ICWA: Urge your local representatives to codify the Indian Child Welfare Act!


Date published: Thu, 16 March 23

The Supreme Court of the US has been “struggling” with a case dealing with the rights of sovereignty of Native tribes. They are hearing arguments challenging the Indian Child Welfare Act which is known as “ICWA.” The ICWA was enacted over 40 years ago when a congressional investigation found that public and private agencies had removed a third of all Native children from their homes and placed these children in institutions or homes with no ties to American Indian tribes. 

ICWA established federal standards for the removal of Native children from their homes. The ICWA required state courts to notify any tribes when a child is removed from their family. It also had the requirement of preference to be given to the child’s extended family in the case of being removed from their family. This was at a time where Native children were also forced to go to boarding schools, where they were abused, their culture exterminated, and in the most horrifying cases, killed.

The case in the Supreme Court right now is Brackeen vs. Haaland or Texas vs. Haaland. This case is asking the Supreme Court to declare parts of the law unconstitutional, where non-Native people are seeking to adopt Native children who have been removed from their homes. Natives are protesting the hearing of this case. John R. Romero Jr. writes on Native News Online, “For 44 years, the Indian Child Welfare Act has been considered the gold standard in child welfare policy. But, importantly, ICWA has been the law of the land to protect and preserve the continued existence of Indian tribes and their most vital resource – Indian children.”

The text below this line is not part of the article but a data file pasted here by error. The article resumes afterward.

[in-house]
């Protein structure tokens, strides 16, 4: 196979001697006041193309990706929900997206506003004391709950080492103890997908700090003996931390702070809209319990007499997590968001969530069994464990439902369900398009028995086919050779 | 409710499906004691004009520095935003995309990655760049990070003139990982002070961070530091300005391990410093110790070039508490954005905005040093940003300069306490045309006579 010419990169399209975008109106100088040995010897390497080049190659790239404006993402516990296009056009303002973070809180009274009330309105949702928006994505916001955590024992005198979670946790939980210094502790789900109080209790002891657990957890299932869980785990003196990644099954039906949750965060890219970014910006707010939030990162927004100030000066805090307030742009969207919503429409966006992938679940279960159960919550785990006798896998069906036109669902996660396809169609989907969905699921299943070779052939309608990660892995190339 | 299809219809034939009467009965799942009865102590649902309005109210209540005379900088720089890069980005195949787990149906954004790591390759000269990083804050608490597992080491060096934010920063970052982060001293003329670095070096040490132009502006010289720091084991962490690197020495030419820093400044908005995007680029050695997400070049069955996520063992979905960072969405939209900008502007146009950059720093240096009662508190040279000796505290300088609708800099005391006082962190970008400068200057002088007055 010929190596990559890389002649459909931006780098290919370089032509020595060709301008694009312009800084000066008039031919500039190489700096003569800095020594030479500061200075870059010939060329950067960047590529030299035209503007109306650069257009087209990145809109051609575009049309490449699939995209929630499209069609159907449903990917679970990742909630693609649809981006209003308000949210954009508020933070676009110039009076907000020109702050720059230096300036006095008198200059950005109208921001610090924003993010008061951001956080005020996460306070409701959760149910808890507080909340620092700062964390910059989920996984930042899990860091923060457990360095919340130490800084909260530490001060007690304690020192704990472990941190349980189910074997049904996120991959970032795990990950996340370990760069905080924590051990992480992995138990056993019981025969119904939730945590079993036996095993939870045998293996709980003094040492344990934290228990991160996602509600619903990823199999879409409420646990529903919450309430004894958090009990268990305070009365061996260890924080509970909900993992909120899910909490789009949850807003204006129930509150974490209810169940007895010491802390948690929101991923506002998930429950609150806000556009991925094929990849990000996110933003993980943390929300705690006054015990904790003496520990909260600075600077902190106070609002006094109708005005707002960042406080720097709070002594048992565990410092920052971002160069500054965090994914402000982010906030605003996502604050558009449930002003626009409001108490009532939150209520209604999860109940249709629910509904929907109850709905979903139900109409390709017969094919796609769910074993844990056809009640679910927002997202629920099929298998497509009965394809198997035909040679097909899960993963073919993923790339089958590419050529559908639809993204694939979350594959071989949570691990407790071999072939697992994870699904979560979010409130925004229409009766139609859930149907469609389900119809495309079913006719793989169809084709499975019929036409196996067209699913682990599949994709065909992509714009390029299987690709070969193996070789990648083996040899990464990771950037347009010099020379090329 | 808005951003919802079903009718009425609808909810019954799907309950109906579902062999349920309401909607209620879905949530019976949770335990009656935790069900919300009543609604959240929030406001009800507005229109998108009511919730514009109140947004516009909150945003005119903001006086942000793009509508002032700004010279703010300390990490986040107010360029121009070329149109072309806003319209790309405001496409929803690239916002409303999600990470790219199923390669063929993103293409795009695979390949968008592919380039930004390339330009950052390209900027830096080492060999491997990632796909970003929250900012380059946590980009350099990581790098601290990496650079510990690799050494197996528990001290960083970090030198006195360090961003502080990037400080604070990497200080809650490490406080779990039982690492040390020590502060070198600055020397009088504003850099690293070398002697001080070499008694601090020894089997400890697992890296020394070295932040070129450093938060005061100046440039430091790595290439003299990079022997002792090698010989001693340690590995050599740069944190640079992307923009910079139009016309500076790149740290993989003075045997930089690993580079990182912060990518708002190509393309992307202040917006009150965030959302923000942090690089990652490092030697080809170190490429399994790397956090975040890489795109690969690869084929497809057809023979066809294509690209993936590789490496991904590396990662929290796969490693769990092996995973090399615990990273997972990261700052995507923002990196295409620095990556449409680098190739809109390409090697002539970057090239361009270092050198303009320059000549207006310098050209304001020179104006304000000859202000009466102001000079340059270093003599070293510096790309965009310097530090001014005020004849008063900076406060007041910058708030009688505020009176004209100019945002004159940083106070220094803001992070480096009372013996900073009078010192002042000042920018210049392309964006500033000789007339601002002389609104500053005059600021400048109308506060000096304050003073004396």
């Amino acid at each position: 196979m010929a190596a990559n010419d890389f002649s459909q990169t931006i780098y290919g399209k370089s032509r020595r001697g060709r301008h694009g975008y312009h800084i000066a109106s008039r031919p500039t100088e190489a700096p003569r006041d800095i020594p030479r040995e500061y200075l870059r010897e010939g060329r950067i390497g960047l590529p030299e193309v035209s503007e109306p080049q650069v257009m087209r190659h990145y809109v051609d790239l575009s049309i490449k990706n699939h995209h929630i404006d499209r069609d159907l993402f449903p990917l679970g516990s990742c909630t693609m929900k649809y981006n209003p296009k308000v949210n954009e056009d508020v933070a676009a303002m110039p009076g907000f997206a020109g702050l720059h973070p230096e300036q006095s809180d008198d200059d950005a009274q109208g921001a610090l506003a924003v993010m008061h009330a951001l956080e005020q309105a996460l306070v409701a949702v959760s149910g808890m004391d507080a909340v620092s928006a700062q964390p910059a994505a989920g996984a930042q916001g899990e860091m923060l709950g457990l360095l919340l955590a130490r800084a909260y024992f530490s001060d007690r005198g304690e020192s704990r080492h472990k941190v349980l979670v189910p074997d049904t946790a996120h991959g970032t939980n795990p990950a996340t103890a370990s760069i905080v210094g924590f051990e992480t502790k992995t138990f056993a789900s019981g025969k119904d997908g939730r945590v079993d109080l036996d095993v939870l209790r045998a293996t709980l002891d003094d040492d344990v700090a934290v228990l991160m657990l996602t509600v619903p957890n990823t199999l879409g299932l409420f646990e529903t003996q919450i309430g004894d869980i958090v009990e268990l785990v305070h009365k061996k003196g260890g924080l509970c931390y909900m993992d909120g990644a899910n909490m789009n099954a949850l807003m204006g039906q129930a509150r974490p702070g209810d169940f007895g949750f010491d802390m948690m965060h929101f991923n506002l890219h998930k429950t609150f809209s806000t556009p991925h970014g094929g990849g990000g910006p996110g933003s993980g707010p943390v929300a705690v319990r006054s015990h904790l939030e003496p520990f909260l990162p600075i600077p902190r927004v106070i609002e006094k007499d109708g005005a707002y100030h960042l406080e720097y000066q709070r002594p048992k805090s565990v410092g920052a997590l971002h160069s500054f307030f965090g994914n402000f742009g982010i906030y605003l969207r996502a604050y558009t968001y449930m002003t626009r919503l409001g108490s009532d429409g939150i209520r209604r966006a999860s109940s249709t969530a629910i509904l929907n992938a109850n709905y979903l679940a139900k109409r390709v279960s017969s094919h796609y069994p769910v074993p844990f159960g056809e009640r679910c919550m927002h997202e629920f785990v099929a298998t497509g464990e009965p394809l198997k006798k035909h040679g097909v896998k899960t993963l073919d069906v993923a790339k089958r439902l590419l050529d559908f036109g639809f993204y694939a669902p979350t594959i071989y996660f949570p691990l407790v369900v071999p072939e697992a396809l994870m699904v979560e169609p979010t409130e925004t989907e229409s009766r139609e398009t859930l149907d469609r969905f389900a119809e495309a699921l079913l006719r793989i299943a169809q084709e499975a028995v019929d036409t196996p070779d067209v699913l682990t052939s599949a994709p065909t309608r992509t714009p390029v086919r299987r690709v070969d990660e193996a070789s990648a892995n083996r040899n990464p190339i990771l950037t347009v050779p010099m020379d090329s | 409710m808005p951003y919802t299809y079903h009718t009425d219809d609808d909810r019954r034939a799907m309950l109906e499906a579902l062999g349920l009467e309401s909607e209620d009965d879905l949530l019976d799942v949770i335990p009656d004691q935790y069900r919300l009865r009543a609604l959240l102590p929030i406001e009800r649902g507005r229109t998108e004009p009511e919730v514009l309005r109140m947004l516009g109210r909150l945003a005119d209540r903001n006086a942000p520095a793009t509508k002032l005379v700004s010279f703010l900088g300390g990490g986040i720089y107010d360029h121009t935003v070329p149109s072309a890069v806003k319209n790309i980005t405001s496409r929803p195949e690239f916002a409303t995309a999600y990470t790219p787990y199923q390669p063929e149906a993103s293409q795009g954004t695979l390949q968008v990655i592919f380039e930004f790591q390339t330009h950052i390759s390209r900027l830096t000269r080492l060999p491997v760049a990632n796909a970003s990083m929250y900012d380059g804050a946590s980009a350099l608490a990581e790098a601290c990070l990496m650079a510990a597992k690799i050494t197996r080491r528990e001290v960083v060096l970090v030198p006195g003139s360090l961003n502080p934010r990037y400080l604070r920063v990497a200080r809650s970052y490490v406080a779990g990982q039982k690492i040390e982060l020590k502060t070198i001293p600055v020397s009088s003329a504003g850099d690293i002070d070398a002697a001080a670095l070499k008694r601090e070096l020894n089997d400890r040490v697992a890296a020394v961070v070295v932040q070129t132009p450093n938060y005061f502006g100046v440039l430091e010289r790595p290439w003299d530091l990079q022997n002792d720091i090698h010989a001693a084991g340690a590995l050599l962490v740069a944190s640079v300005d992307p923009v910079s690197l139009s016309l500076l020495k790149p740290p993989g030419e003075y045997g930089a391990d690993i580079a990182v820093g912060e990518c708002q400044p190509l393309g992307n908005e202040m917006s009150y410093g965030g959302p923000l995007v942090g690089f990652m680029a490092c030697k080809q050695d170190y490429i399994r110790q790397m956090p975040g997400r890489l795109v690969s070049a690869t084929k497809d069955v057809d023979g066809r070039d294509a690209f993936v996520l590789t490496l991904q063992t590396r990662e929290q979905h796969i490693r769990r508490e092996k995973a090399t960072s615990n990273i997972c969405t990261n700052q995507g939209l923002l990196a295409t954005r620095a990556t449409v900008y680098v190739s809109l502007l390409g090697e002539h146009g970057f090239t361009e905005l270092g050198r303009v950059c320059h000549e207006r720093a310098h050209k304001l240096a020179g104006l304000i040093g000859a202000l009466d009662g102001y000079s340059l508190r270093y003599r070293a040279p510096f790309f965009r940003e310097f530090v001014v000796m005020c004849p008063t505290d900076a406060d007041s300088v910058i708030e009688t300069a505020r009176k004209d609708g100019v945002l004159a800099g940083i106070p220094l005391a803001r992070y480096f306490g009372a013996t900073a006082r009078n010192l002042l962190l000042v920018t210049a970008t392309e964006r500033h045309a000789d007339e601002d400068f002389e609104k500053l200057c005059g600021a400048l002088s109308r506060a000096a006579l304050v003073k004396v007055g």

Defending ICWA are four federally recognized tribes – the Cherokee Nation, Oneida Nationa, Quinault Indian Nation, and the Morongo Band of Mission Indians. To defend ICWA is to defend Native rights to exist.

The issue with transracial adoption

The private adoption industry is leading this “coordinated strategy” to strike ICWA down. Right-wing organizations such as the Cato Institute, anti-Indigenous hate groups, and corporate law firms are part of the effort. The effort is to override the sovereignty of Native nations and tribes. The Nation reports that the lawsuit could reframe tribal membership as a racial category rather than a political category. The status of being Native or American Indian is based on membership in an Indian tribe. Chrissi Ross Nimmo, the deputy attorney general of the Cherokee Nation, says, “That is a political classification, not a racial classification.” 

“If the Supreme Court rules that ICWA is unconstitutional because the Librettis and their coplaintiffs were discriminated against based on race, it could reverse centuries of US law and precedent protecting the rights and sovereignty of Indigenous nations.” 

Nimmo explains that broader laws such as reservation status, land use, water rights, gaming are all at stake if the court finds the ICWA unconstitutional. 


Even with the ICWA in place, Native children are still removed from their homes by state social workers at disproportionate rates to their population. The entire case is insidious – white families supported by conservative, right-wing organizations wish to overthrow the law in order to adopt non-white Native babies, children. These attempts are nothing short of a continuation of the genocide of Indigenous people.  

So far, several states have enacted ICWA into state law, including Nebraska, New Mexico, Oklahoma, Iowa, Michigan, California, Wisconsin, Minnesota, and Washington. To protect ICWA, you can reach out to your local and state senators and urge them to codify ICWA before it is too late. With an overwhelmingly conservative Supreme Court, it is more than possible that ICWA will be deemed unconstitutional. Again, this will lay the ground to further challenge the sovereignty of indigenous nations.